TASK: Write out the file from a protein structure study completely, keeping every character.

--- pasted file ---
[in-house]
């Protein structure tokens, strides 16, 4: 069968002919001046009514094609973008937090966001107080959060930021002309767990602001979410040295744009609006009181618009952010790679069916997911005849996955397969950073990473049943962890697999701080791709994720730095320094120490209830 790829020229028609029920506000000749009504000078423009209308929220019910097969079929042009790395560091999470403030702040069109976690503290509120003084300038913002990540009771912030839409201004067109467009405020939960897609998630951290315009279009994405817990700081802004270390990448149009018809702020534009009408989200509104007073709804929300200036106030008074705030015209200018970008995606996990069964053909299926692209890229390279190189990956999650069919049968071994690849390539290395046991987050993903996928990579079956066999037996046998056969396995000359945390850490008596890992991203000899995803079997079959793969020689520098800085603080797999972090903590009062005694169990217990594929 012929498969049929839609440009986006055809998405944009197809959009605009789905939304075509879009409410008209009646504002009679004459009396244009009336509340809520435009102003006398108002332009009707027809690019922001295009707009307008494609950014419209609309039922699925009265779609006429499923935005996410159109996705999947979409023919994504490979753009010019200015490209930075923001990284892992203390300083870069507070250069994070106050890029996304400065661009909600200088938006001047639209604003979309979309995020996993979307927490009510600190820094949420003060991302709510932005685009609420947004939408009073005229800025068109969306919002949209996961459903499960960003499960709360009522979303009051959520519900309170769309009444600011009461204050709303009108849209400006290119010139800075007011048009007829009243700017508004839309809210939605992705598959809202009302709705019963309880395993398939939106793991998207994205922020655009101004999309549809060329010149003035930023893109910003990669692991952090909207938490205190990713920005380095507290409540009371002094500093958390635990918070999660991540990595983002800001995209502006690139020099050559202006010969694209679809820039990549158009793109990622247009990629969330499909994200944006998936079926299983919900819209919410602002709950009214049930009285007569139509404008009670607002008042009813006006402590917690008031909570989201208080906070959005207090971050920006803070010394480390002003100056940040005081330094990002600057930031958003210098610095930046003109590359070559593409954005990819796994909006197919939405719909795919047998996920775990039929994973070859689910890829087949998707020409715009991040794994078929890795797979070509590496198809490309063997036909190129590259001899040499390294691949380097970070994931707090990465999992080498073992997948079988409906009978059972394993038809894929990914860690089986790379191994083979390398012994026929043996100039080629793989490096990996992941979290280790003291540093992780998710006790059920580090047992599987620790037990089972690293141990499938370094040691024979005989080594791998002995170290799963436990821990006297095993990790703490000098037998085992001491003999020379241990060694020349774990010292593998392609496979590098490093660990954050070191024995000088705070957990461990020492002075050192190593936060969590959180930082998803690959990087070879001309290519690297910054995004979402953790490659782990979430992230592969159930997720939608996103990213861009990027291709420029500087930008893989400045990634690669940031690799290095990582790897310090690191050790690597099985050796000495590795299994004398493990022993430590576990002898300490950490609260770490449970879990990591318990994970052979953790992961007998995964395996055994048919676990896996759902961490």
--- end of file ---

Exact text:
[in-house]
């Protein structure tokens, strides 16, 4: 069968002919001046009514094609973008937090966001107080959060930021002309767990602001979410040295744009609006009181618009952010790679069916997911005849996955397969950073990473049943962890697999701080791709994720730095320094120490209830 790829020229028609029920506000000749009504000078423009209308929220019910097969079929042009790395560091999470403030702040069109976690503290509120003084300038913002990540009771912030839409201004067109467009405020939960897609998630951290315009279009994405817990700081802004270390990448149009018809702020534009009408989200509104007073709804929300200036106030008074705030015209200018970008995606996990069964053909299926692209890229390279190189990956999650069919049968071994690849390539290395046991987050993903996928990579079956066999037996046998056969396995000359945390850490008596890992991203000899995803079997079959793969020689520098800085603080797999972090903590009062005694169990217990594929 012929498969049929839609440009986006055809998405944009197809959009605009789905939304075509879009409410008209009646504002009679004459009396244009009336509340809520435009102003006398108002332009009707027809690019922001295009707009307008494609950014419209609309039922699925009265779609006429499923935005996410159109996705999947979409023919994504490979753009010019200015490209930075923001990284892992203390300083870069507070250069994070106050890029996304400065661009909600200088938006001047639209604003979309979309995020996993979307927490009510600190820094949420003060991302709510932005685009609420947004939408009073005229800025068109969306919002949209996961459903499960960003499960709360009522979303009051959520519900309170769309009444600011009461204050709303009108849209400006290119010139800075007011048009007829009243700017508004839309809210939605992705598959809202009302709705019963309880395993398939939106793991998207994205922020655009101004999309549809060329010149003035930023893109910003990669692991952090909207938490205190990713920005380095507290409540009371002094500093958390635990918070999660991540990595983002800001995209502006690139020099050559202006010969694209679809820039990549158009793109990622247009990629969330499909994200944006998936079926299983919900819209919410602002709950009214049930009285007569139509404008009670607002008042009813006006402590917690008031909570989201208080906070959005207090971050920006803070010394480390002003100056940040005081330094990002600057930031958003210098610095930046003109590359070559593409954005990819796994909006197919939405719909795919047998996920775990039929994973070859689910890829087949998707020409715009991040794994078929890795797979070509590496198809490309063997036909190129590259001899040499390294691949380097970070994931707090990465999992080498073992997948079988409906009978059972394993038809894929990914860690089986790379191994083979390398012994026929043996100039080629793989490096990996992941979290280790003291540093992780998710006790059920580090047992599987620790037990089972690293141990499938370094040691024979005989080594791998002995170290799963436990821990006297095993990790703490000098037998085992001491003999020379241990060694020349774990010292593998392609496979590098490093660990954050070191024995000088705070957990461990020492002075050192190593936060969590959180930082998803690959990087070879001309290519690297910054995004979402953790490659782990979430992230592969159930997720939608996103990213861009990027291709420029500087930008893989400045990634690669940031690799290095990582790897310090690191050790690597099985050796000495590795299994004398493990022993430590576990002898300490950490609260770490449970879990990591318990994970052979953790992961007998995964395996055994048919676990896996759902961490």